To ask Her Majesty’s Government whether they expect the current discussions with the European Commission to include (1) a solution for trade across the Irish border; and (2) a commitment to the United Kingdom’s membership of the Single Market and Customs Union.
My Lords, the Government have been clear that in leaving the EU we will also be leaving both the single market and the customs union. The proposal that we laid out on Friday will create a UK-EU free trade area, thereby avoiding friction in terms of trade, protecting jobs and livelihoods and meeting our commitments in Northern Ireland through the overall future relationship between the UK and EU.
Thanks for the non-Answer, but I am sure that the Minister is relieved not to be at the meeting in Room 10 at this very moment. As the total Tory pantomime has now become just too complicated, why not consider the other option of simply staying in the most effective and impressive international club of sovereign member states working together for peace and prosperity in Europe?
My Lords, will the Minister confirm that what he actually meant in his first response is that the Chequers agreement commits the Government, of which he remains a part—we are very glad to see that—to a soft Brexit? We now know that a soft Brexit involves a common EU-UK rulebook. His former Secretary of State and Minister of State have resigned, the former saying that this approach makes any reclamation of sovereignty purely superficial. He has a point. Can the Minister say why he does not agree with his former boss?
The former Secretary of State can speak for himself, but I am focused on helping to deliver the Brexit that the country voted for: one that leaves the single market, one that leaves the customs union, one that leaves the common agricultural policy and common fisheries policy and one that brings back control to this Parliament and this country.
I thought there was going to be a “but”, there, but obviously not. I thank my noble friend for his kind remarks. I was somewhat surprised to wake up this morning to find that the noble Lord, Lord Adonis, had apparently announced my resignation on Twitter overnight, which was perhaps wishful thinking on his part.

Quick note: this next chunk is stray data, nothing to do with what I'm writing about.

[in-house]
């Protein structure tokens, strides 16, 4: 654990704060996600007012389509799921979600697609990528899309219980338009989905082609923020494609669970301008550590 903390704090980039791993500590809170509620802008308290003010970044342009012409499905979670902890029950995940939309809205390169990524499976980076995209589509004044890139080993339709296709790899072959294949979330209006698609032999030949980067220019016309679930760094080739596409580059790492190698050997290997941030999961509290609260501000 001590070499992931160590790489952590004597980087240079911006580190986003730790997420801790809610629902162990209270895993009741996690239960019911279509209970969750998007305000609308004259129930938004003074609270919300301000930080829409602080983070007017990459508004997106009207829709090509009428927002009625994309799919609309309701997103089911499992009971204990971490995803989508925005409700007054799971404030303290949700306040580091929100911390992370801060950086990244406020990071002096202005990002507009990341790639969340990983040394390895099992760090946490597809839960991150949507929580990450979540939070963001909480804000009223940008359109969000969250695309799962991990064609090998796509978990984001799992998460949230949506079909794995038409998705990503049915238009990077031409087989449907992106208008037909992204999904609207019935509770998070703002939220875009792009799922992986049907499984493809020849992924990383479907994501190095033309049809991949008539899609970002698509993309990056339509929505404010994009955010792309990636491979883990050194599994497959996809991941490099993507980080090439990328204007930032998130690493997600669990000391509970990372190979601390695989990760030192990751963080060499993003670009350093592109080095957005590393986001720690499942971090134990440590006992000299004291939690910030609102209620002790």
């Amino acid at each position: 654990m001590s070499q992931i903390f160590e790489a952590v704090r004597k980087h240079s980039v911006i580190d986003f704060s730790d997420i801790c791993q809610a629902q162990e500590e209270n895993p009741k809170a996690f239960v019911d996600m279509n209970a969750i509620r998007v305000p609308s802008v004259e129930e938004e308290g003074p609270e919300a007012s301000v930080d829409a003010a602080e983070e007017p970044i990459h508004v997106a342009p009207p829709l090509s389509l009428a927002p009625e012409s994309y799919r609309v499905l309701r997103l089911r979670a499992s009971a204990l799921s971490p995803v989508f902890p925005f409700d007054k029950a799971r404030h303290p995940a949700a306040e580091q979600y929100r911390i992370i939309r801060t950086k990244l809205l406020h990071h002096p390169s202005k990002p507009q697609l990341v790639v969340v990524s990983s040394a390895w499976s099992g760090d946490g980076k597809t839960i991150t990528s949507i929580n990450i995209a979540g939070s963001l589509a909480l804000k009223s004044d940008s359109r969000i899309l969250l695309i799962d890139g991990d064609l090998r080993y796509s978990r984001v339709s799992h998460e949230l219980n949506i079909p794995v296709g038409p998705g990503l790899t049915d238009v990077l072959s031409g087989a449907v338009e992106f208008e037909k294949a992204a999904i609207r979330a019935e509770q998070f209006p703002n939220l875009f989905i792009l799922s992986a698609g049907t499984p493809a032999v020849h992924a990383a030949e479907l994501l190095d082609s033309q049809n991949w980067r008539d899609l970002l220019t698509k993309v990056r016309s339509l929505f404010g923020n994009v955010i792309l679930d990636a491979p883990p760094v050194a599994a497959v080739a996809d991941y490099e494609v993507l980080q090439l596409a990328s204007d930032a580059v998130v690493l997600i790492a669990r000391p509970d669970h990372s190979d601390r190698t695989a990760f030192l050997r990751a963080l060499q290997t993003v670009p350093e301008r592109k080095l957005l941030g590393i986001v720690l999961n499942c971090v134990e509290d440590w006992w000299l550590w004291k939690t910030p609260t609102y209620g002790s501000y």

My Lords, I compliment the Minister on keeping upstanding and reciting his lines repetitively, as that may be the best way in which to keep him standing. May I ask his advice on the Irish border? Will he accept that it is not simply physical security obstructions that cannot be implemented, but the things that lie behind those—the common standards, the regulatory equivalence, the phytosanitary standards in respect of food and agriculture movement, and all of that? That is what I think the Prime Minister was trying to get at when she came up with her proposal on Friday. Does the Minister accept that that is what has to be dealt with to keep an open Irish border? And what about services? I did not see much about that in the Cabinet agreement, and a lot of services cross the Irish border.
Of course, we share the noble Lord’s desire to avoid a hard border in Northern Ireland, and take on board many of the points that he makes. What is innovative about the Chequers proposal is that it delivers precisely that: it enables the UK to maintain our own tariff schedules, but also avoids the imposition of a hard border in Ireland between Northern Ireland and southern Ireland. We look forward to discussing those proposals with the Irish Government and the European Commission.
If this is the Brexit that the Government have always wanted to put forward, can the Minister explain to the House, particularly to those with limited understanding, why the Secretary of State for Exiting the European Union thought that the proposals were so divergent from past policy that he found it necessary to resign?
The noble Lord will have to read the letter, which has been extensively publicised, on his reasons for resigning. We have always been clear on the policy we advocated. We have always accepted that, of course, there needs to be compromise on both sides if an agreement is to be reached. We think that we have made sensible and realistic proposals that provide a way forward, and we hope that the EU will now engage positively with them.
Will the Minister confirm that, although there will doubtless be many comings and goings between now and next year, the essential truths remain: in line with the decisions of this House and the other place to implement Article 50, and to pass the European Union (Withdrawal) Act, come 29 March next year, both in European and UK law, we will have left the European Union?
The former Secretary of State has set out his reasons, which noble Lords can read for themselves. I am happy that we will be continuing to leave the European Union on the terms that I set out earlier, and I look forward to playing my part in delivering the referendum result.
Does my noble friend agree that the proposals set out in the Chequers statements from Friday differ from a customs union in that there will be a requirement for goods to carry certificates of origin to establish where there is a divergence in terms of tariffs or any other standards over time? Have the Government estimated the costs to the business community of undertaking the necessary certification?